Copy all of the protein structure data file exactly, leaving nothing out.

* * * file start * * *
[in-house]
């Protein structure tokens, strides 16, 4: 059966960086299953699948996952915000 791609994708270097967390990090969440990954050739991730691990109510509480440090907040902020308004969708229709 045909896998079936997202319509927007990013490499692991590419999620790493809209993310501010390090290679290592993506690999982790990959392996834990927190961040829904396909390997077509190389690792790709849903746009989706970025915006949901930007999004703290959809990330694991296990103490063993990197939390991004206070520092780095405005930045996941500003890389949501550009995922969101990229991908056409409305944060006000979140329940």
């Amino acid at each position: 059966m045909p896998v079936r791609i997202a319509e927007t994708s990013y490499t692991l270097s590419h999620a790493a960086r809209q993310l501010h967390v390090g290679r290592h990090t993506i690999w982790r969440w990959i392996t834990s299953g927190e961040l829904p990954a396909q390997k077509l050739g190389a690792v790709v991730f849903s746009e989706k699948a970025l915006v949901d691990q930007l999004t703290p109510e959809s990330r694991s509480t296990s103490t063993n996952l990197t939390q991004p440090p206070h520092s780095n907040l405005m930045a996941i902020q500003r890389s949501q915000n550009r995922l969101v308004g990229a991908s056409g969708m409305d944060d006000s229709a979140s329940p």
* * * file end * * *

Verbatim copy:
[in-house]
């Protein structure tokens, strides 16, 4: 059966960086299953699948996952915000 791609994708270097967390990090969440990954050739991730691990109510509480440090907040902020308004969708229709 045909896998079936997202319509927007990013490499692991590419999620790493809209993310501010390090290679290592993506690999982790990959392996834990927190961040829904396909390997077509190389690792790709849903746009989706970025915006949901930007999004703290959809990330694991296990103490063993990197939390991004206070520092780095405005930045996941500003890389949501550009995922969101990229991908056409409305944060006000979140329940």
């Amino acid at each position: 059966m045909p896998v079936r791609i997202a319509e927007t994708s990013y490499t692991l270097s590419h999620a790493a960086r809209q993310l501010h967390v390090g290679r290592h990090t993506i690999w982790r969440w990959i392996t834990s299953g927190e961040l829904p990954a396909q390997k077509l050739g190389a690792v790709v991730f849903s746009e989706k699948a970025l915006v949901d691990q930007l999004t703290p109510e959809s990330r694991s509480t296990s103490t063993n996952l990197t939390q991004p440090p206070h520092s780095n907040l405005m930045a996941i902020q500003r890389s949501q915000n550009r995922l969101v308004g990229a991908s056409g969708m409305d944060d006000s229709a979140s329940p």